My name is Yee Gan and I’m a chef stalker. One of my favourite Masterchef winners in the last few years was Tim Anderson, whose soft spoken American accent belied an encyclopaedic, obsessive knowledge about Japanese food.
The drawback about watching food programs on TV is that until they develop smell-o-vision for TV, we have to suffer the frustrating inability to enjoy the smells and flavours of the wonderful looking food. So, I was so happy when rumours started a couple of years ago about Tim Anderson opening his own restaurant. He was supposed to have headed to hipster central Shoreditch but a few months ago, he finally opened Nanban in Brixton.
Described as combination izakya and ramen, the menu is divided between 7 ramen dishes and 9 small plates as well as a burger and curry on rice. My dining companion and I chose 3 of the ramens – kumamoto ramen, miyazaki ramen and goat curry tsukemen as well as a grapefruit shichimi salad.
The grapefruit shichimi salad was a successful marriage of bitter-sweet grapefruit, softened cucumber and crunchy puffed rice, spiked with hot shichimi chilli powder. The portion size was a bit mean though.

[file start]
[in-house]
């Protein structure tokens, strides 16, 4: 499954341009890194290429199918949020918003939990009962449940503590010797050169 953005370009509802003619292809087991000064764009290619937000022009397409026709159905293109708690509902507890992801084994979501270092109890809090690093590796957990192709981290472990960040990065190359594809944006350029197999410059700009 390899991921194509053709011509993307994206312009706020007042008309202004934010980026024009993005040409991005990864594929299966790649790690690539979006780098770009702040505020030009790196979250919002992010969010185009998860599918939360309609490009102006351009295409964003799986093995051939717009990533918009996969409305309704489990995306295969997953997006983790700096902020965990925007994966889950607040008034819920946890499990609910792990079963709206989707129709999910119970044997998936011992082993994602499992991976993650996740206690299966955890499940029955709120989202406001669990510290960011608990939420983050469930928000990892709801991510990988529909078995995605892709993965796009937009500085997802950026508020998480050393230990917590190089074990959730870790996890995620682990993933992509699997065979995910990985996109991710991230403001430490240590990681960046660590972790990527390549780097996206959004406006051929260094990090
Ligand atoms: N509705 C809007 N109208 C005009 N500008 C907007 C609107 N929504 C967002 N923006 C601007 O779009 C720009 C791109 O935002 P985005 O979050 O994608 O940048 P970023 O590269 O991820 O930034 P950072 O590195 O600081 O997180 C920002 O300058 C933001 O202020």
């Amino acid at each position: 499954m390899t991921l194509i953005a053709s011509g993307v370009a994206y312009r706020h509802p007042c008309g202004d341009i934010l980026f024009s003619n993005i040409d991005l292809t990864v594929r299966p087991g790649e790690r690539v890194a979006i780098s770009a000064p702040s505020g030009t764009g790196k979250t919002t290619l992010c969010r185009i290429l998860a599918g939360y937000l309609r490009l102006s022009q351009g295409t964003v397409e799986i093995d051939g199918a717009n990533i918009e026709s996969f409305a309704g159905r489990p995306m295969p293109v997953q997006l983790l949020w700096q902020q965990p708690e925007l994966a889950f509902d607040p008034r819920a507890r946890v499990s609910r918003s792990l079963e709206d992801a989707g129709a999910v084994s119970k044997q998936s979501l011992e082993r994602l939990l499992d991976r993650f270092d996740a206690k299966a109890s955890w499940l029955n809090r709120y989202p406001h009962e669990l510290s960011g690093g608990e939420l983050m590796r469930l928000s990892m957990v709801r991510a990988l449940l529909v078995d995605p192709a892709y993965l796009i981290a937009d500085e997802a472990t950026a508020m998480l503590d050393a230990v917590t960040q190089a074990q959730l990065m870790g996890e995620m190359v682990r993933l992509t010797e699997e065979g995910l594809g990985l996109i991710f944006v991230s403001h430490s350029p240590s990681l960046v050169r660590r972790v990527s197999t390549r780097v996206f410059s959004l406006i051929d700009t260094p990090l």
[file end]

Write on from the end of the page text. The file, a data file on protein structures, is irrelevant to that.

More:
The kumamoto ramen was the closest thing on the menu to my favourite tonkotsu ramen, where pork bones are boiled for hours to create a rich, fatty pork broth. A few years ago, before the ramen revolution hit London, this would have been great but today, I found the broth to have an odd thickened consistency as if a cornflour roux had been added. It’s a real shame about the consistency as the flavour was great, the moist pork belly was moreish, the tea-pickled egg perfect, the addition of crispy garlic chips inspired and the noodles had the right amount of bite
On the way into the restaurant, I had spotted copies of Tim Anderson’s cookbook for sale, also called Nanban. However, I did also spot a Caribbean cookbook and he is definitely trying to fuse Japanese and Caribbean cuisine. In the case of the goat curry tsukemen, sadly, not altogether successfully. Tsukemen is a dipping ramen dish but the goat curry is just too powerful and needs a more robust foil
If Tim Anderson had launched Nanban a few years ago, he would have ridden the crest of a ramen revolution but with strong players like Bone Daddies, Shoryu and Ippudo already well established in that marketplace, he may struggle. However, there’s still a gap for a great izakaya in London, so I wish him luck
Food: ★★★★☆ Service: ★★★★☆ Ambiance: ★★★★☆ VFM: ★★★★☆ Overall: ★★★★☆
Price: Expect to spend £15 to £30 depending on what you order
426, Coldharbour Lane, Brixton, London SW9 8LF